Essays on Religion, Faith and Sprituality by Michele Madigan Somerville

Thursday, March 14, 2013

Meet the New Pope. Same as the Old Pope?


I've been hearing this refrain all week: "Who cares who the next pope is?" I figure that those who don't care  who the next pope is probably don't care much about world politics either.  I'm writer who has written about 60,00 words on Roman Catholicism in the past three years--and that does not include the many poems I have written on the subject throughout the years, and I happen to be, Catholic, but my interest in who became pope yesterday is largely political.
When my 14-year old, who is not Catholic, asked me whether I "liked the new guy," yesterday, I told her I didn't l know yet, but that it was unlikely that any guy I liked would ever get that job.
But people change, and like Supreme Court justices, popes are in office for life (unless they exit prematurely for political--ahem--health reasons). A man in Francis I's position has great power to bring about change.
Look how the last pope changed over the course of time. In 1968, Joseph Ratzinger strongly supported the changes brought about by the Second Vatican Council. He emphasized the need for Catholics to embrace primacy of conscience. 
Over the pope as the expression of the binding claim of ecclesiastical authority there still stands one's own conscience, which must be obeyed before all else, if necessary even against the requirement of ecclesiastical authority. Conscience confronts [the individual] with a supreme and ultimate tribunal, and one which in the last resort is beyond the claim of external social groups, even of the official church.

("Commentary on the Documents of Vatican II", ed. Vorgrimler, 1968, on Gaudium et spes, part 1, chapter 1.) Yet we saw how quickly that fell by the wayside when Ratzinger excommunicated of and defrocked Nobel Peace Prize-nominated, Viet Nam Purple Heart Maryknoll priest Roy Bourgeois for following his conscience in the context of the ordination of women. By the end of Ratzinger's stint, the pope emeritus appeared to think conscience a close second to obedience--to himself.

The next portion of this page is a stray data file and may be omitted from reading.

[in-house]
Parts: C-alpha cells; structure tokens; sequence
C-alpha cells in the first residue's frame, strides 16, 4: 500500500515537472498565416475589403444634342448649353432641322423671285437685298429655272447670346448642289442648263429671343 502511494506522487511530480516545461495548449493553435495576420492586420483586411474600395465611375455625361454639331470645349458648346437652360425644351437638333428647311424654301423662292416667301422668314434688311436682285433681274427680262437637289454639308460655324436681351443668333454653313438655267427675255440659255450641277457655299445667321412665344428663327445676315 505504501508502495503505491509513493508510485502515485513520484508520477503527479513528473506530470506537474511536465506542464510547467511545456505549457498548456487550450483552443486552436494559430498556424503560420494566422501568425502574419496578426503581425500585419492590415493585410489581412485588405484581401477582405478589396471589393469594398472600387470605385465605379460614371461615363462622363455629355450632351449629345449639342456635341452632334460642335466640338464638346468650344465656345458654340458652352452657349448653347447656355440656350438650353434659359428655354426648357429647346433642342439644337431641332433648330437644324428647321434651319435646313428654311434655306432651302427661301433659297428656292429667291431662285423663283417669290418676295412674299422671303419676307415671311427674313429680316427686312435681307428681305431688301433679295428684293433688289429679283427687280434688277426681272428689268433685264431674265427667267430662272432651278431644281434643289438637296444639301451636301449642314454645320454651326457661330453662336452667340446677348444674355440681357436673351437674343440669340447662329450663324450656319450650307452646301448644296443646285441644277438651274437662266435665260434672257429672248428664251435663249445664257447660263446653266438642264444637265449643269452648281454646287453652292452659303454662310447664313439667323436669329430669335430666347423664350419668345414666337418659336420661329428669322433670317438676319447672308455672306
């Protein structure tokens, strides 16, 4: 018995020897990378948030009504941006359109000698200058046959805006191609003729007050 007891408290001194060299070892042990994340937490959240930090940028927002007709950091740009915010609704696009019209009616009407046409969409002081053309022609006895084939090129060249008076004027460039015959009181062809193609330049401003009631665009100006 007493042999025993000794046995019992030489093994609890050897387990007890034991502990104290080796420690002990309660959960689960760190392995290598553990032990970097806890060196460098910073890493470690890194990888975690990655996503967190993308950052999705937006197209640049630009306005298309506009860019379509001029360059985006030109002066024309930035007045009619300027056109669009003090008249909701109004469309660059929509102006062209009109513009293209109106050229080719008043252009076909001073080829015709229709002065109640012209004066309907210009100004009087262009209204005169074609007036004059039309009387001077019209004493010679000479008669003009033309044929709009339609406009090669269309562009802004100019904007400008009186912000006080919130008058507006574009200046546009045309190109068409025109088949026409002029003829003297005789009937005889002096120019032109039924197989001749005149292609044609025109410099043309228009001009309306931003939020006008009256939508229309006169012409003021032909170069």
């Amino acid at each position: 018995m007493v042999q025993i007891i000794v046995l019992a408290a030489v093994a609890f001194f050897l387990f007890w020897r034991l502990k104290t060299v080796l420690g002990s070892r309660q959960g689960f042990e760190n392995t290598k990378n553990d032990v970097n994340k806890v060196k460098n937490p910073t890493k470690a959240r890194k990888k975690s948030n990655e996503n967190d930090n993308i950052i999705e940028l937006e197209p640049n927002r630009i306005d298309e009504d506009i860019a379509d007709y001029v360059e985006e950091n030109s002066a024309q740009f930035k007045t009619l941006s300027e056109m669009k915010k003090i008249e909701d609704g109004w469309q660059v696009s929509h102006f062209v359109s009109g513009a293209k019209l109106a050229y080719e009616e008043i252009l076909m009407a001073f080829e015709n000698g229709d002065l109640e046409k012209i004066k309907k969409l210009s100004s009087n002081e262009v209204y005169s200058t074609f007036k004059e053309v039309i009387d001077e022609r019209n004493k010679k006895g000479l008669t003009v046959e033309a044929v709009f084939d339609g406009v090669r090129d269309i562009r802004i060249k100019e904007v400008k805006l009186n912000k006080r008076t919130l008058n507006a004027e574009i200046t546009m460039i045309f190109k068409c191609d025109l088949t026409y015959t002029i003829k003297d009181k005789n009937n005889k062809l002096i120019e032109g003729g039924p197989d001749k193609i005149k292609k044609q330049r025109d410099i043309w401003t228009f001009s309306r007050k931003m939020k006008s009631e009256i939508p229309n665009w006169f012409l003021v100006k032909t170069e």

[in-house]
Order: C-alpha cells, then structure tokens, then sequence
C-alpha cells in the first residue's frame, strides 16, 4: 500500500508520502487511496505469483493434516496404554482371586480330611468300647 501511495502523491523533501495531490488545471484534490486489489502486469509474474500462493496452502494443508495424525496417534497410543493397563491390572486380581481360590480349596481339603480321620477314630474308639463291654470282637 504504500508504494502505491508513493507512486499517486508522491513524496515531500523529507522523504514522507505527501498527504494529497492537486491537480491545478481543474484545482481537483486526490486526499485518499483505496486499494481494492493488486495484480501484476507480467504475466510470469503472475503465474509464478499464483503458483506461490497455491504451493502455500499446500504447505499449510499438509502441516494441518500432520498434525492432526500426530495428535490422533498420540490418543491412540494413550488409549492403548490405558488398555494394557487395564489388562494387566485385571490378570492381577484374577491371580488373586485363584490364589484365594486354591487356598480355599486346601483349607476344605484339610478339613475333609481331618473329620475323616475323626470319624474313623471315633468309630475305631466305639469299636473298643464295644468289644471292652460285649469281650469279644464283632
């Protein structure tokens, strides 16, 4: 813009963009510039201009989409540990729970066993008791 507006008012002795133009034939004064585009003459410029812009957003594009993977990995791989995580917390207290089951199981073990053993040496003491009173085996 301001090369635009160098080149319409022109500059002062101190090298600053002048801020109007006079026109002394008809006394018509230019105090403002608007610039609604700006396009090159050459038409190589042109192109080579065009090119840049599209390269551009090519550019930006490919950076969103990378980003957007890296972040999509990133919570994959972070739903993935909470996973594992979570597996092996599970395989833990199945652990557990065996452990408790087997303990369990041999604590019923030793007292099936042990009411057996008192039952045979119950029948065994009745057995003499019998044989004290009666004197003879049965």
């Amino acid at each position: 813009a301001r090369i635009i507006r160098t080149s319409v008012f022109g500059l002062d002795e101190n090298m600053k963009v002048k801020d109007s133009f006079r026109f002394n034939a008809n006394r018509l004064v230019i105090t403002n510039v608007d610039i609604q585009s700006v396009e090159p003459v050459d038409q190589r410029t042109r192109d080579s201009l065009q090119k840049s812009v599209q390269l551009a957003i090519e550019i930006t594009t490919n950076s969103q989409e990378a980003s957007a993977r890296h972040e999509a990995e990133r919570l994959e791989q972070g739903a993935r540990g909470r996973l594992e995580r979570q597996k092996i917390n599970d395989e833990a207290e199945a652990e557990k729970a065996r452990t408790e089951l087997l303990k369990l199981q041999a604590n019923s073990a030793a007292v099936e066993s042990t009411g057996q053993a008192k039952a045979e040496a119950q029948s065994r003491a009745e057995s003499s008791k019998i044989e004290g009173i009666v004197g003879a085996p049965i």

Much is now being made of the new pope's humility. I am always wary of talk of humility when it comes from a man on a throne. Humility. Teresa of Calcutta, promoted as a paragon of Roman Catholic humility, has been in the news lately. I'm one of those who does not see her as a such a paragon. I believe one can admire her personal courage and her desire to minister to the suffering while recognizing that Teresa of Calcutta allowed herself to be manipulated by a hierarchy that needed a woman to thrust to the forefront during a time when women were leaving the church and taking their (children) future tithers with them.
Indeed the gift of life is precious, but it is the antithesis of "saintly" to exhort women who can not feed them to give birth to children. It is neither saintly no by any stretch motherly to promote the eschewing of condom use amid an AIDS epicdemic. Nor is offering an agonizing patient a prayer in lieu of morphine (I would argue that a combination of both is optimal.) saintly. I think Christopher Hitchens' book aboutMother Teresa was, for the most part well-researched; I found its arguments credible and consistent with what I have heard from nuns and priests through the years. Yet because she was trotted out by Pope John Paul II and his consigliere Joseph Ratzinger as a female totem of humility, propped up front and center as a means of reminding Roman Catholics--women especially--that the apex of female godliness is to be humble in the extreme (which is, of course, often not very humble at all--but a martyr's narcissism) Mother Teresa became an unofficial saint--not just to Catholics, but to the world. John Paul II canonized her in 2003, which is the first step toward making her sainthood official.
Jesus was humble in the extreme. Being humble in the extreme is a charism--but not when it promulgates sexism and misogyny. Nor when it perches on a throne.
So far, we have reason to infer that Pope Francis I has aligned himself with his two predecessors on the matter of homosexuality.
Cardinal Jorge Bergoglio not only called the new law "a scheme to destroy God's plan"; he termed it "a real and dire anthropological throwback," as if homosexuality were evolutionarily inferior to heterosexuality.

Although we do not yet have his explicit statements and papal documents to go by, it is probably reasonable to extrapolate. It's not hard to guess where Pope Francis I will stand on the proper role of women in the church.